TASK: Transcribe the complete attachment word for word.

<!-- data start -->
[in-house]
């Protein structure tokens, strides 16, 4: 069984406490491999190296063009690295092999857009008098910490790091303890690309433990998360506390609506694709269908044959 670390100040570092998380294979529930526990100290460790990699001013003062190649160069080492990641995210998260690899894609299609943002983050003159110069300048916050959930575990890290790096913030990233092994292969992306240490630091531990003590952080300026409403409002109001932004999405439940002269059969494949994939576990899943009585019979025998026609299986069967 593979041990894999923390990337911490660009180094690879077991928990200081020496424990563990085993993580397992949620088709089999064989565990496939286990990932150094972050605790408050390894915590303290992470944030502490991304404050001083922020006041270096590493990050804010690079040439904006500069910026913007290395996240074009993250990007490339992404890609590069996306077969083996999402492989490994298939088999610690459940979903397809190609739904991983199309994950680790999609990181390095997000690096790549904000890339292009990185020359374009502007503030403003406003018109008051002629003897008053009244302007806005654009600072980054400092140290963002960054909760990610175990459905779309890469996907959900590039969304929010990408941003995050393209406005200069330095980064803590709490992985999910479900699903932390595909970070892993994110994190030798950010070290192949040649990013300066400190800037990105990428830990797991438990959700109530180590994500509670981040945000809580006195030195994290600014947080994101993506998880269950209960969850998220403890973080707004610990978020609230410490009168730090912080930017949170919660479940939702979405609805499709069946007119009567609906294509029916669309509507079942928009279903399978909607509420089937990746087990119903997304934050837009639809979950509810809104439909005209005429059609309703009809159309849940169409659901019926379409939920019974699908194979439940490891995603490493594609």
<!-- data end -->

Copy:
[in-house]
């Protein structure tokens, strides 16, 4: 069984406490491999190296063009690295092999857009008098910490790091303890690309433990998360506390609506694709269908044959 670390100040570092998380294979529930526990100290460790990699001013003062190649160069080492990641995210998260690899894609299609943002983050003159110069300048916050959930575990890290790096913030990233092994292969992306240490630091531990003590952080300026409403409002109001932004999405439940002269059969494949994939576990899943009585019979025998026609299986069967 593979041990894999923390990337911490660009180094690879077991928990200081020496424990563990085993993580397992949620088709089999064989565990496939286990990932150094972050605790408050390894915590303290992470944030502490991304404050001083922020006041270096590493990050804010690079040439904006500069910026913007290395996240074009993250990007490339992404890609590069996306077969083996999402492989490994298939088999610690459940979903397809190609739904991983199309994950680790999609990181390095997000690096790549904000890339292009990185020359374009502007503030403003406003018109008051002629003897008053009244302007806005654009600072980054400092140290963002960054909760990610175990459905779309890469996907959900590039969304929010990408941003995050393209406005200069330095980064803590709490992985999910479900699903932390595909970070892993994110994190030798950010070290192949040649990013300066400190800037990105990428830990797991438990959700109530180590994500509670981040945000809580006195030195994290600014947080994101993506998880269950209960969850998220403890973080707004610990978020609230410490009168730090912080930017949170919660479940939702979405609805499709069946007119009567609906294509029916669309509507079942928009279903399978909607509420089937990746087990119903997304934050837009639809979950509810809104439909005209005429059609309703009809159309849940169409659901019926379409939920019974699908194979439940490891995603490493594609």